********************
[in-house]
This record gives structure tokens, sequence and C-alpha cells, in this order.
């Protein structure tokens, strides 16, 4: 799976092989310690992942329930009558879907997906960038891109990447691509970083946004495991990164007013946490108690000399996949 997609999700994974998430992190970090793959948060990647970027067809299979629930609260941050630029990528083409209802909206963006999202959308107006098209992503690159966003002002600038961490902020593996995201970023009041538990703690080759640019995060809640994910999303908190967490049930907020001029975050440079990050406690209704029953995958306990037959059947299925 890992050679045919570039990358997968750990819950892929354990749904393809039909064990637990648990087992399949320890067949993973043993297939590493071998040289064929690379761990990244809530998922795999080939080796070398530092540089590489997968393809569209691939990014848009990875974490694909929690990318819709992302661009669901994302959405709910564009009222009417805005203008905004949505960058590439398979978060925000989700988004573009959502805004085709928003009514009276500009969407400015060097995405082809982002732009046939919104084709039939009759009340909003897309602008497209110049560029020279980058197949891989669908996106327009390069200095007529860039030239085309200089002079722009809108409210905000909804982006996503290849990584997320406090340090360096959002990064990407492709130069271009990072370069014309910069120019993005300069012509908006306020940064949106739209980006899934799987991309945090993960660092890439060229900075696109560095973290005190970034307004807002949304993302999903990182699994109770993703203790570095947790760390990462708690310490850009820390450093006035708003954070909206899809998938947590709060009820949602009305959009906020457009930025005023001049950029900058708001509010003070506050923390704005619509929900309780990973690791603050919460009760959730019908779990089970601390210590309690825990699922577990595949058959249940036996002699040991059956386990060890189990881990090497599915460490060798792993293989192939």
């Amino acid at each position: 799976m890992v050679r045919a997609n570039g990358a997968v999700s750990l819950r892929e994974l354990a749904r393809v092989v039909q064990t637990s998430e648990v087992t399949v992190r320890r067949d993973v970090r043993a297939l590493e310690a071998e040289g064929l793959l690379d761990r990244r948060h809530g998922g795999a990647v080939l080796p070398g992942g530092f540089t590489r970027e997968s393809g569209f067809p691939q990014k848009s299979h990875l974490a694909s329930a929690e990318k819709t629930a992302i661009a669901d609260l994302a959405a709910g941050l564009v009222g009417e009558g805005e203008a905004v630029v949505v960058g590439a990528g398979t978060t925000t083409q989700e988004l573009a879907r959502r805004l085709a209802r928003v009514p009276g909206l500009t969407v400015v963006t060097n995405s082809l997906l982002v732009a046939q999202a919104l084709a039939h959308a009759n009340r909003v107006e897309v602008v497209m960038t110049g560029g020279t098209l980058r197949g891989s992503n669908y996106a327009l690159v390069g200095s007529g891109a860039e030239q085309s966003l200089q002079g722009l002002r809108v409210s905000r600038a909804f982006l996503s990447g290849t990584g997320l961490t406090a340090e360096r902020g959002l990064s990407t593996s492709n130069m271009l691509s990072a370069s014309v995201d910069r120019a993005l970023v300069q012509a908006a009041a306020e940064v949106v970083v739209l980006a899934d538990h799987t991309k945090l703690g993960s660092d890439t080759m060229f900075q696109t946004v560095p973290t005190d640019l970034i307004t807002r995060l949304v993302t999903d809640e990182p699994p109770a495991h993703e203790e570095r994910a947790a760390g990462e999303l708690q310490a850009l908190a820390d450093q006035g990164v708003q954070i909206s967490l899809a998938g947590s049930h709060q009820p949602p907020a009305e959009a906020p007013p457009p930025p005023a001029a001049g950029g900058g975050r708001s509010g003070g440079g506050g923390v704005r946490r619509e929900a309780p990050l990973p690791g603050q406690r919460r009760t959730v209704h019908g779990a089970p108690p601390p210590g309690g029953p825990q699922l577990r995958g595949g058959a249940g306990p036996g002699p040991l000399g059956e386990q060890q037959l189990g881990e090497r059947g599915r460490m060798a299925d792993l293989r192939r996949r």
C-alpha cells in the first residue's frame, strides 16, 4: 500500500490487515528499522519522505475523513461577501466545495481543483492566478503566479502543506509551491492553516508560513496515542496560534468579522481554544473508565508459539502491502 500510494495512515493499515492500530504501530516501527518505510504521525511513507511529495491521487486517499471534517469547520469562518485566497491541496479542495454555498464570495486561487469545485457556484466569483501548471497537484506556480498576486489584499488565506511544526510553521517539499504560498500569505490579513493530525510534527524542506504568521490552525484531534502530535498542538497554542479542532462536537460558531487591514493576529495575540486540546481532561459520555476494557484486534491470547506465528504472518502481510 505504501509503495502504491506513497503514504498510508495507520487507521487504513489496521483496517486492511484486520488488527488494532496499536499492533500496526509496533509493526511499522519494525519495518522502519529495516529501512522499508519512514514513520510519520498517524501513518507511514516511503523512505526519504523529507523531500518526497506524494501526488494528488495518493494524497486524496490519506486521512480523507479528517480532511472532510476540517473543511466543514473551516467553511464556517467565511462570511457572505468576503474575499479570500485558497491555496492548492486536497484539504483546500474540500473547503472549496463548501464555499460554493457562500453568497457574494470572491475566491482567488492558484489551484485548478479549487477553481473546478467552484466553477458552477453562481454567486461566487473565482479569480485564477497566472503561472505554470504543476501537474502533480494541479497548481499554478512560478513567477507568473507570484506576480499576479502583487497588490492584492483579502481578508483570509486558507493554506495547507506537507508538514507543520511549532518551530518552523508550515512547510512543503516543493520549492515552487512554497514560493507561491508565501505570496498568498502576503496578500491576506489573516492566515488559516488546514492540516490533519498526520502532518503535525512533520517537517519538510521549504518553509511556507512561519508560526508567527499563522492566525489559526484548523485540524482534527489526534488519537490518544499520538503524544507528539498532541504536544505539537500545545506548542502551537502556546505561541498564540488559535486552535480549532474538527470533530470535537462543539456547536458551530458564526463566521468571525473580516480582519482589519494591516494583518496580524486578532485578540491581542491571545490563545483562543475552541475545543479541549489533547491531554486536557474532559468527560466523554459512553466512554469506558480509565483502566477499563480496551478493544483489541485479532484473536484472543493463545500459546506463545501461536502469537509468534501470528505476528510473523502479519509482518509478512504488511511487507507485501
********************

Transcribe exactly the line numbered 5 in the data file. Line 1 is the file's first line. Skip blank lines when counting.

C-alpha cells in the first residue's frame, strides 16, 4: 500500500490487515528499522519522505475523513461577501466545495481543483492566478503566479502543506509551491492553516508560513496515542496560534468579522481554544473508565508459539502491502 500510494495512515493499515492500530504501530516501527518505510504521525511513507511529495491521487486517499471534517469547520469562518485566497491541496479542495454555498464570495486561487469545485457556484466569483501548471497537484506556480498576486489584499488565506511544526510553521517539499504560498500569505490579513493530525510534527524542506504568521490552525484531534502530535498542538497554542479542532462536537460558531487591514493576529495575540486540546481532561459520555476494557484486534491470547506465528504472518502481510 505504501509503495502504491506513497503514504498510508495507520487507521487504513489496521483496517486492511484486520488488527488494532496499536499492533500496526509496533509493526511499522519494525519495518522502519529495516529501512522499508519512514514513520510519520498517524501513518507511514516511503523512505526519504523529507523531500518526497506524494501526488494528488495518493494524497486524496490519506486521512480523507479528517480532511472532510476540517473543511466543514473551516467553511464556517467565511462570511457572505468576503474575499479570500485558497491555496492548492486536497484539504483546500474540500473547503472549496463548501464555499460554493457562500453568497457574494470572491475566491482567488492558484489551484485548478479549487477553481473546478467552484466553477458552477453562481454567486461566487473565482479569480485564477497566472503561472505554470504543476501537474502533480494541479497548481499554478512560478513567477507568473507570484506576480499576479502583487497588490492584492483579502481578508483570509486558507493554506495547507506537507508538514507543520511549532518551530518552523508550515512547510512543503516543493520549492515552487512554497514560493507561491508565501505570496498568498502576503496578500491576506489573516492566515488559516488546514492540516490533519498526520502532518503535525512533520517537517519538510521549504518553509511556507512561519508560526508567527499563522492566525489559526484548523485540524482534527489526534488519537490518544499520538503524544507528539498532541504536544505539537500545545506548542502551537502556546505561541498564540488559535486552535480549532474538527470533530470535537462543539456547536458551530458564526463566521468571525473580516480582519482589519494591516494583518496580524486578532485578540491581542491571545490563545483562543475552541475545543479541549489533547491531554486536557474532559468527560466523554459512553466512554469506558480509565483502566477499563480496551478493544483489541485479532484473536484472543493463545500459546506463545501461536502469537509468534501470528505476528510473523502479519509482518509478512504488511511487507507485501